In the event of breakdowns and accidents, it can be life-saving to properly secure the accident site and put on a high-visibility vest immediately. With the warning triangle, however, you can see almost every day that drivers are ignoring an important rule.
Too lazy? Or just unsure? When drivers set up a warning triangle, it is usually not at the appropriate distance. The car accessories supplier Heyner commissioned a representative survey to find out where the warning triangle should be set up. The result was hardly surprising, because only a small proportion of those surveyed knew where the warning triangle went after an accident or breakdown.
More than half of the more than 1,000 women and men surveyed would place the warning triangle far too close to the accident or breakdown site in urban areas. Almost half of those surveyed stated that a distance of 25 meters was sufficient in built-up areas. A third of drivers believe that the warning triangle must be placed 50 meters from the scene of an accident on country roads and 36 percent would place it at a distance of just 100 meters on motorways.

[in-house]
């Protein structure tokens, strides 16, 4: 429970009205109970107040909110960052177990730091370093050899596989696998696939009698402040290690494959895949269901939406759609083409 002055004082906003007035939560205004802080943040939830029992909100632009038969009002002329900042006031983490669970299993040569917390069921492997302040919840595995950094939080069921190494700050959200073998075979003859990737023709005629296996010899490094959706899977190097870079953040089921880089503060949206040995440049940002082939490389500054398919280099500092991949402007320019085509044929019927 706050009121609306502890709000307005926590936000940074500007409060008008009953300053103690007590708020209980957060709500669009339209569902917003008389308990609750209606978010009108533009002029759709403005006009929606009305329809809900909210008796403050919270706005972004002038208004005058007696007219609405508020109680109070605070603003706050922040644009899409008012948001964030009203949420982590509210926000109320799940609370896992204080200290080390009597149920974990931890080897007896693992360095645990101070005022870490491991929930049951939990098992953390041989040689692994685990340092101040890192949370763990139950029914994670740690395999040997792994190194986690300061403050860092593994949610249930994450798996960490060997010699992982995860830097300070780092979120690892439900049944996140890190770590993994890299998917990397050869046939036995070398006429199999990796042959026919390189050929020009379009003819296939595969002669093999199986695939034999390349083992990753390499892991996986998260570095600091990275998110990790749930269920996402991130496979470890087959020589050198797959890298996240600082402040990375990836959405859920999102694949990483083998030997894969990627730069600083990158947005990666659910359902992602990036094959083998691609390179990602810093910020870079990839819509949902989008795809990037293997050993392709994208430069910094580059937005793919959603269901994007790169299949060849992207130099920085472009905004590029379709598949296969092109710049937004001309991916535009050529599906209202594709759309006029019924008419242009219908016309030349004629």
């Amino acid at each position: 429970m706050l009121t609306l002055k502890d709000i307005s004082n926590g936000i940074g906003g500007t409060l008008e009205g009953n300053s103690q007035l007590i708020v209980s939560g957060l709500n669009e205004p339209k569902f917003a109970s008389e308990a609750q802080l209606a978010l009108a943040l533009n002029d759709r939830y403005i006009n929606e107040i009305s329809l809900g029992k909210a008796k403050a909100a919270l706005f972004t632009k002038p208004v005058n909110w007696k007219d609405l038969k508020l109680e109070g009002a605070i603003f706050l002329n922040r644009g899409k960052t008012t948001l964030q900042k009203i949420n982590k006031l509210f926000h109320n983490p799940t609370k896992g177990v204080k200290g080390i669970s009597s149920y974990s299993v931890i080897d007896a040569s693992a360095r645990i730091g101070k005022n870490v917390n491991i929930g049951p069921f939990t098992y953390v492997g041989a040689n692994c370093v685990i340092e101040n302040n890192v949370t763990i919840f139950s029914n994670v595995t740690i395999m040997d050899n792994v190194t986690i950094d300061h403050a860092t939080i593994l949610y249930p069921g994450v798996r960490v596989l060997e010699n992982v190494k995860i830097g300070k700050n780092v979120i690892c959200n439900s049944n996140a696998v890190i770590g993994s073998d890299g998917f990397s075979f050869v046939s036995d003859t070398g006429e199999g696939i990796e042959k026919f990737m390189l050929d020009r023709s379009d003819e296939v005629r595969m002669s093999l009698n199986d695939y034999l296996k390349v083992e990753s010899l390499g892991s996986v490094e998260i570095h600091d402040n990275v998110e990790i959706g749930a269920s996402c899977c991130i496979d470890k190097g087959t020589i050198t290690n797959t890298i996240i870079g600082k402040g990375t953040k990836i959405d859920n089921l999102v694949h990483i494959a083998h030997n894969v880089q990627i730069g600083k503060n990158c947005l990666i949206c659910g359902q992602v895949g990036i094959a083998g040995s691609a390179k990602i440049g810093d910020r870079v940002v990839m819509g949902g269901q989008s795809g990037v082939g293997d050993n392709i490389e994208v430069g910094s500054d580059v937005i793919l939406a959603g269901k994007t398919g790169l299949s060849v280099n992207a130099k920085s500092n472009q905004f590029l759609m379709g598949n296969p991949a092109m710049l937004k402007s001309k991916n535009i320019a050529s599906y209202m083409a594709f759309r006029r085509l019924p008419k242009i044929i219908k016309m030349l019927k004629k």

However, these distances are far too small, because the following applies to the warning triangle:
The TÜV even recommends significantly greater distances, for example 400 meters on the motorway.
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In addition to the right distance, visibility and stability are key criteria for a safe warning triangle. The triangle must also be visible in the dark or in poor lighting conditions and must not be knocked over so easily by the pull of passing cars or the first gust of wind.
Incidentally, modern technology could make the good old warning triangle superfluous. The Experimental Safety Vehicle (ESF) 2019 from Mercedes, for example, shows what is conceivable in the future: A warning triangle robot moves out in the event of a breakdown or an accident and automatically places an illuminated warning triangle at a suitable distance from the vehicle to warn other road users – even when the vehicle is driving without a driver.